Former State Rep. and GOP gubernatorial candidate Knute Buehler announced on Tuesday he will run for Congress, seeking to replace outgoing Rep. Greg Walden, who held the 2nd District seat for nearly 20 years.
The Bend surgeon made the announcement in a Facebook video saying “we need less politics and more conservative leadership in Congress.”
“Many Oregonians are tired of being disrespected or ignored by Portland liberals and elite D.C. politicians,” he said in a statement. “In Congress, I will defend the values, rights and jobs threatened by the powerful arm of big government. I will be a conservative voice for the people and place I call home.”
Walden, the lone Republican in Oregon’s congressional delegation, made a surprise announcement in late October that he wasn’t running for a 12th term, throwing a huge district covering a conservative part of the state – Crook, Jefferson and Deschutes counties – up for grabs.
Almost immediately after the Walden bombshell, Buehler’s name popped up as a possible candidate. And he wasted no time before releasing a statement saying he was “giving consideration to seeking the GOP nomination” and was talking with his wife, family and supporters about how he can best serve the people of Congressional District 2.
Buehler served two terms representing District 54 in the Oregon House, winning elections in 2014 and 2016. He lost his gubernatorial bid to Democrat Kate Brown in 2018. He was also the Republican nominee for Secretary of State in 2012, also losing to Brown.
In his campaign for Governor, Buehler made expanding economic opportunities to all of Oregon a centerpiece of his campaign.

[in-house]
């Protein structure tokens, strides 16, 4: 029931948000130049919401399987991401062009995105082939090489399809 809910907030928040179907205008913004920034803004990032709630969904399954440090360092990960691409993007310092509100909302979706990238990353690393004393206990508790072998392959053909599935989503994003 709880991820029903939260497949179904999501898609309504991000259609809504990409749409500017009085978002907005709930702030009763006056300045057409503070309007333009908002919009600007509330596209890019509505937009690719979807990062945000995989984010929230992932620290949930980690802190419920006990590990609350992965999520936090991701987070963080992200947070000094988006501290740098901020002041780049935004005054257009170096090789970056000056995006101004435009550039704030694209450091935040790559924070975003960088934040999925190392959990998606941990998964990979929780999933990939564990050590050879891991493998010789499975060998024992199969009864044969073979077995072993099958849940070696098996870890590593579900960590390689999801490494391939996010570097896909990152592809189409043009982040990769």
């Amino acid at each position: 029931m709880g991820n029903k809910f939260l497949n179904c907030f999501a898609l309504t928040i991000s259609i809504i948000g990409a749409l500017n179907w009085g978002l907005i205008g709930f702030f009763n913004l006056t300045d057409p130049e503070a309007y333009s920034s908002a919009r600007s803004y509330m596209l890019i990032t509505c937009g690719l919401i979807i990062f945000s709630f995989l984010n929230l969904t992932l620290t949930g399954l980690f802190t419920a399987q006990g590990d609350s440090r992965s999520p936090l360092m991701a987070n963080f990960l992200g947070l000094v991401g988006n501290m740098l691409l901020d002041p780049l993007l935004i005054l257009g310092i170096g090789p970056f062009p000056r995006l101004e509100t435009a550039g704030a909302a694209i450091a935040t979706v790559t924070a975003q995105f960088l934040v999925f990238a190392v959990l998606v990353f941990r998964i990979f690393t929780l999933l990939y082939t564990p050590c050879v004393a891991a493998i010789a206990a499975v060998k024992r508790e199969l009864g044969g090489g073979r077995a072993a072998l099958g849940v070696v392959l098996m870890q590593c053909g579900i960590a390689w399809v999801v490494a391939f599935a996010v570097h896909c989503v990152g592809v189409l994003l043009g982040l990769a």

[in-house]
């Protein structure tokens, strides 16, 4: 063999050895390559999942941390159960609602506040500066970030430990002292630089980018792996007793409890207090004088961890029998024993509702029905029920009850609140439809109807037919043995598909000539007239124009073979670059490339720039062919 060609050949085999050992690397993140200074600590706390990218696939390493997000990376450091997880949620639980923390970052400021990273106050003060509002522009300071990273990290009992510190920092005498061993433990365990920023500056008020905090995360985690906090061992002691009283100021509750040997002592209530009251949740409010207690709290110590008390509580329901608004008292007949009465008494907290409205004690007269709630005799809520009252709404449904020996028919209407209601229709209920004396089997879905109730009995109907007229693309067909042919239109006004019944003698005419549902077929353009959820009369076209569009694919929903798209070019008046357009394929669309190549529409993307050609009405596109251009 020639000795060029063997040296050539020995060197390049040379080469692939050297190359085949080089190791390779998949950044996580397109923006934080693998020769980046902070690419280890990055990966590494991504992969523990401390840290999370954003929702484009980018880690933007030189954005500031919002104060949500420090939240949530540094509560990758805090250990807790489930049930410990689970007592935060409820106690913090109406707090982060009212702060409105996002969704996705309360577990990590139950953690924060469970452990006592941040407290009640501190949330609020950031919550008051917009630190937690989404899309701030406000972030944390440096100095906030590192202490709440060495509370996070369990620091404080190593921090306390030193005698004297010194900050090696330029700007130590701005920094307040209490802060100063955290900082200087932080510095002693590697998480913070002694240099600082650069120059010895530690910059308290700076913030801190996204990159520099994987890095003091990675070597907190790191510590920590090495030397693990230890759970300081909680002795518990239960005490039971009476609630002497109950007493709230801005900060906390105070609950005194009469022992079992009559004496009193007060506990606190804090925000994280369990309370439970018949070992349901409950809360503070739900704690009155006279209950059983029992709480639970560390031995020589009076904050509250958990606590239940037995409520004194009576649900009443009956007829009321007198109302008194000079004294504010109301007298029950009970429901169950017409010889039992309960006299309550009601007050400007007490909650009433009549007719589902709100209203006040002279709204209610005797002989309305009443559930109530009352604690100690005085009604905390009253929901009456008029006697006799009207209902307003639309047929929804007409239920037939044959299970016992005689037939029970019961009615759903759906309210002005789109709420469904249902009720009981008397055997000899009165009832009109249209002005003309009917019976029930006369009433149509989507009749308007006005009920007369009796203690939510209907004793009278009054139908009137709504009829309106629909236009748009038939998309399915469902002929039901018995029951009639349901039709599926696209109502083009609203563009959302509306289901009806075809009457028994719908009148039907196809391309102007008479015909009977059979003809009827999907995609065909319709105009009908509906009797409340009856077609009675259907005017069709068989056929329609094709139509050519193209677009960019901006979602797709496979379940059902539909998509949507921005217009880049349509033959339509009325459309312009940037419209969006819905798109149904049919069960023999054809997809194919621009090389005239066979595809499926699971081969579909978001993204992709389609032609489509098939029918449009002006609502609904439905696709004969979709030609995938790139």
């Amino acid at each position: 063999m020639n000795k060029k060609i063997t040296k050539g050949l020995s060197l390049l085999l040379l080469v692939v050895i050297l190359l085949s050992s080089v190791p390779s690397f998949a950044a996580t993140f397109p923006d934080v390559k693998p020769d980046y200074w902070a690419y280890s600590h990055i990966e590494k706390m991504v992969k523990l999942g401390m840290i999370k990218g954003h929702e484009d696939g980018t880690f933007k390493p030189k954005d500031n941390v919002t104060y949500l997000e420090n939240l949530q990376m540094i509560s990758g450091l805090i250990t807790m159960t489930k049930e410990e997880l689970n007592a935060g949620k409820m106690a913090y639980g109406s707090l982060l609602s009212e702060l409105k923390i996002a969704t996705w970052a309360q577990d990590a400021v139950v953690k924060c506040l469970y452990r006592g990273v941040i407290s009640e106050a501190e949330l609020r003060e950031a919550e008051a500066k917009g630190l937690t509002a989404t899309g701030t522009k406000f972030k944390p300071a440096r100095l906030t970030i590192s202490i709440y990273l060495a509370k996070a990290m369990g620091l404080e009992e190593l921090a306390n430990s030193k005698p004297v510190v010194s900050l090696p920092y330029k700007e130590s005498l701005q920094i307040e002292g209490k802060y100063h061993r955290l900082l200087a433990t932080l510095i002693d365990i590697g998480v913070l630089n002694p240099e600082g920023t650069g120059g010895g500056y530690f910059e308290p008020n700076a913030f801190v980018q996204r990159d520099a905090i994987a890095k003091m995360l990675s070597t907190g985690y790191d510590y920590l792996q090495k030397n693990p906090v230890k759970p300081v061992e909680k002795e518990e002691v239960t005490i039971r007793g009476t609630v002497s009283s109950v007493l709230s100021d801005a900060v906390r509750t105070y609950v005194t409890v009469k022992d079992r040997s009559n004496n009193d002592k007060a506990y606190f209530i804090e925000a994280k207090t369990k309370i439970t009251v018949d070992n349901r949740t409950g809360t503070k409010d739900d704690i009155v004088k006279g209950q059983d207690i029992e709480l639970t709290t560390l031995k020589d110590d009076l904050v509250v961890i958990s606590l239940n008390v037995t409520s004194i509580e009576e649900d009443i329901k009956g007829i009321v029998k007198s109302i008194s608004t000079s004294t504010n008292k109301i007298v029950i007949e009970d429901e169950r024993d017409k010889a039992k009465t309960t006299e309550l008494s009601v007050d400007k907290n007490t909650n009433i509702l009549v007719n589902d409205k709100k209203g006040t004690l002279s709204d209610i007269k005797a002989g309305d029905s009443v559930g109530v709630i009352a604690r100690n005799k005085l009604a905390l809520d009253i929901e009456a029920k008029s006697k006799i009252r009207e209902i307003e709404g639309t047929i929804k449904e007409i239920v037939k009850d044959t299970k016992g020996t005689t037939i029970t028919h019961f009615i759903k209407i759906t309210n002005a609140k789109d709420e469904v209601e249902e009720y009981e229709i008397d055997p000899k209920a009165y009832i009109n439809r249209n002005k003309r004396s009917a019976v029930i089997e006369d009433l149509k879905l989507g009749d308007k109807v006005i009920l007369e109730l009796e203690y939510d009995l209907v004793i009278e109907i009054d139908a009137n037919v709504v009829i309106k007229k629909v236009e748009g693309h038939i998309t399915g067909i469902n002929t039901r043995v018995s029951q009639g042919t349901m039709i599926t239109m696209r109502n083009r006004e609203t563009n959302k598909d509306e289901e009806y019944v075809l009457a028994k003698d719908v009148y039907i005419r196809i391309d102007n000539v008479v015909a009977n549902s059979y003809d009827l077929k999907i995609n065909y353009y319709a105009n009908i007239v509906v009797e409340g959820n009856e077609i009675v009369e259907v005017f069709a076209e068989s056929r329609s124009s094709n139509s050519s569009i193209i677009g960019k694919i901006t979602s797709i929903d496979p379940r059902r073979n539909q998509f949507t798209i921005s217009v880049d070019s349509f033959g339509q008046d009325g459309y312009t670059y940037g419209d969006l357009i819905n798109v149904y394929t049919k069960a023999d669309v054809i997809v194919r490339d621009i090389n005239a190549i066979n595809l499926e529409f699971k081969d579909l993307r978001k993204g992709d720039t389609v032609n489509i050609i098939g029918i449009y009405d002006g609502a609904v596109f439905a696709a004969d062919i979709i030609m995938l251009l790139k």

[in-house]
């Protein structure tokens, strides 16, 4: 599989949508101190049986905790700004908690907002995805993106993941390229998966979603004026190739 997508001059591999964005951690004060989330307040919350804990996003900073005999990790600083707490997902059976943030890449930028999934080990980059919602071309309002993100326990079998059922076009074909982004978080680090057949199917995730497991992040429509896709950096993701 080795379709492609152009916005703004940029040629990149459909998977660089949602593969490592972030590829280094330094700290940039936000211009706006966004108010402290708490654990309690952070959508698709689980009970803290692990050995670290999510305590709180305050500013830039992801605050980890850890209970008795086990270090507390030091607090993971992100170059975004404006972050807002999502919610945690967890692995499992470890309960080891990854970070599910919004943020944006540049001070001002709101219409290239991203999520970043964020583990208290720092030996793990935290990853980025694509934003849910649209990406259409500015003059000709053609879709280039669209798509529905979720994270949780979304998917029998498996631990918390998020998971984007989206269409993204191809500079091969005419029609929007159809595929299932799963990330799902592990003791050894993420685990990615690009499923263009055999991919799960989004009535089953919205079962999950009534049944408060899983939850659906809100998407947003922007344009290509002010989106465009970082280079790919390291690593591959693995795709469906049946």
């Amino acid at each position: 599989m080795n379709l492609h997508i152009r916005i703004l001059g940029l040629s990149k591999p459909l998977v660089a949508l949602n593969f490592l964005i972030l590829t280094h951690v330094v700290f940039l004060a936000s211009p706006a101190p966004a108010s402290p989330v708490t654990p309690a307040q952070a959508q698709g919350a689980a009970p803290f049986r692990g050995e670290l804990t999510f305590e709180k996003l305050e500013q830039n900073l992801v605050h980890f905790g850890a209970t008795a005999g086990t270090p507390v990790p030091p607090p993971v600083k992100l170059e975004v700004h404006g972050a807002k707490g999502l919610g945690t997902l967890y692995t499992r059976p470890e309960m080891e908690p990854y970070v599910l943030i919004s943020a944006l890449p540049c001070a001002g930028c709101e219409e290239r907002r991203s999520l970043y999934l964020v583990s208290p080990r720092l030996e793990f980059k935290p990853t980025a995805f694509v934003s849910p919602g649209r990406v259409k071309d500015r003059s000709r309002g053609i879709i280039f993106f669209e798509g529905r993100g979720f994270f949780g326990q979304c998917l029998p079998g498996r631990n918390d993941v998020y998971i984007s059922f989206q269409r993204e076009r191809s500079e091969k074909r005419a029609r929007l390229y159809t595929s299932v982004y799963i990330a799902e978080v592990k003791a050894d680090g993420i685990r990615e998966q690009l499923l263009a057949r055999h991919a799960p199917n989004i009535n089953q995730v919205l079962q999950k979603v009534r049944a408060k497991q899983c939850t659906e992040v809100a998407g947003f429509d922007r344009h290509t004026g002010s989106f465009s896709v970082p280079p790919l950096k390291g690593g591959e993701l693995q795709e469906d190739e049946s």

“Oregon’s rural urban divide isn’t an immovable feature of the natural landscape. It is an artificial divide created by politicians each day in Salem, Portland and Washington, D.C. In Congress, I will never stop fighting for Oregon’s traditional jobs in farming, ranching and timber,” Buehler said. “I will work for limited government, secure borders and stand firm against government takeover of health care.”
Born and raised in Roseburg, Buehler grew up working in the woods and driving a Pepsi delivery truck, according to the campaign. He earned his undergraduate degree from Oregon State, played baseball and was a Rhodes Scholar. After attending Oxford University, Buehler earned his medical degree from Johns Hopkins University School of Medicine. He and his wife Patty, an eye surgeon, have been married for 29 years and have two grown children.
Buehler joins a growing field of candidates seeking the congressional seat.
One day after Walden’s announcement, Republican Oregon State Sen. Cliff Bentz of Ontario declared his candidacy for Walden’s seat.
Since then, a handful of others have thrown their name into the ring including Democrats John P. Holm, Raz Mason, and Isabella Tibbetts, and Republicans Jeff Smith, Kenneth Medenbach, Mark R. Roberts and Jason Atkinson.
Tuesday, Bentz released a statement after Buehler’s announcement.
“I have a great deal of respect for Dr. Buehler. We worked together in the State Assembly for four years,” he said. “While we have agreed on many things over the years, we have very different opinions on issues of importance to the citizens of Oregon Congressional District 2.”
Local GOP leaders say Buehler enters the race with something other candidates don’t have.
“He has name recognition now in the state of Oregon due to the fact he’s run for other elected positions,” said Michael Kusinska, Deschutes Republican Party Chairman. “And I think that’s very important in any election that you have name recognition. The fact that he’s from Deschutes County and Deschutes is one of the most populated counties in that district I think may give him an advantage if he makes it through the primary.”
Buehler made headlines earlier this month when he decided to dump campaign contributions from Gordon Sondland after sexual misconduct allegations against the Portland businessman-turned-diplomat surfaced last week.
Sondland, the U.S. ambassador to the European Union who is embroiled in the impeachment probe against President Donald Trump, has called the claims of unwanted touching and kissing “untrue.”
Buehler said he and his wife were disturbed by the allegations.
He planned to donate $22,500, the same amount Sondland had donated to Buehler’s gubernatorial campaign, to charity.